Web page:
On Freud: "No one who knew Freud personally would ever have thought of him as either melancholisch or a Grobianus"

Jones, Ernest, neurologist and psychoanalyst (1879-1958), lifelong friend and colleague of Sigmund Freud, whose official biographer he was. Typed letter signed.

Apparently Midhurst, Sussex, 14 Sept. 1957.

4to. 3 pp. on 2 leaves.


A remarkable letter to Ludwig Marcuse who had published "Sigmund Freud. Sein Bild vom Menschen" the year before: "[...] Unfortunately in writing about Freud's personality in the first chapter you have suffered the same fate of the many other approaches to the subject. It seems always to stir some unconscious conflicts which lead to serious misinterpretations and incorrect hypotheses which only add to the distorted legends of that personality which are so frequent. It even affects the capacity to quote correctly simple facts even when they are perfectly clear in my biography. Thus Freud did not see his mother naked between the age of 2 and 2½, but precisely when he was three and a half (S. 17). Freud's difficulty in expressing his angry emotions was that he could not make them literaturfähig, not literarisch-historisch (S. 25). Prof. Putnam was not present at the first Psa Congress (S. 35); the only one he ever attended was the second. Freud's Eisenbahnangst, which you say was not neurotic, was certainly neurotic and could lead to fainting fits in the railway station [...] No one who knew Freud personally would ever have thought of him as either melancholisch or a Grobianus. He had excellent social manners and a constantly cheerful temperament to the end of his life. He once referred to himself as a 'cheerful pessimist', but he explained carefully that what people meant by pessimist was realist: a sceptic who doubted the practicability of achieving idealistic visions (such as the communist one) [...]".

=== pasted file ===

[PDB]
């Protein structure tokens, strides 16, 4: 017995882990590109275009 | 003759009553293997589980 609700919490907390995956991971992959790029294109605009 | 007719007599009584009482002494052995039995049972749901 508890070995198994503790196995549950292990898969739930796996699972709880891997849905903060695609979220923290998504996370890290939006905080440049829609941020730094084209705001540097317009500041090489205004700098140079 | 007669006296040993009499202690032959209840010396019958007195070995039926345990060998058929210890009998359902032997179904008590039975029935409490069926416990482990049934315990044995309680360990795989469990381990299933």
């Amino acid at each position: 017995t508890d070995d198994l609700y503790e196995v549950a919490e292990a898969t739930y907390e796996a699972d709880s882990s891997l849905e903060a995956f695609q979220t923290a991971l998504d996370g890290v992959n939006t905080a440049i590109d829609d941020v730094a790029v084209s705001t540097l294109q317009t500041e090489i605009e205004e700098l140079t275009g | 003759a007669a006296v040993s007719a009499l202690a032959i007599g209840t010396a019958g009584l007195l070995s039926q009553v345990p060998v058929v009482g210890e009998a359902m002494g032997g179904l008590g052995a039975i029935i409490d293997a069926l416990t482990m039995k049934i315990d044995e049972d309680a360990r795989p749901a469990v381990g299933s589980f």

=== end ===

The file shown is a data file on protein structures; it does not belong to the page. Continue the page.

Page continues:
On stationery with printed address.

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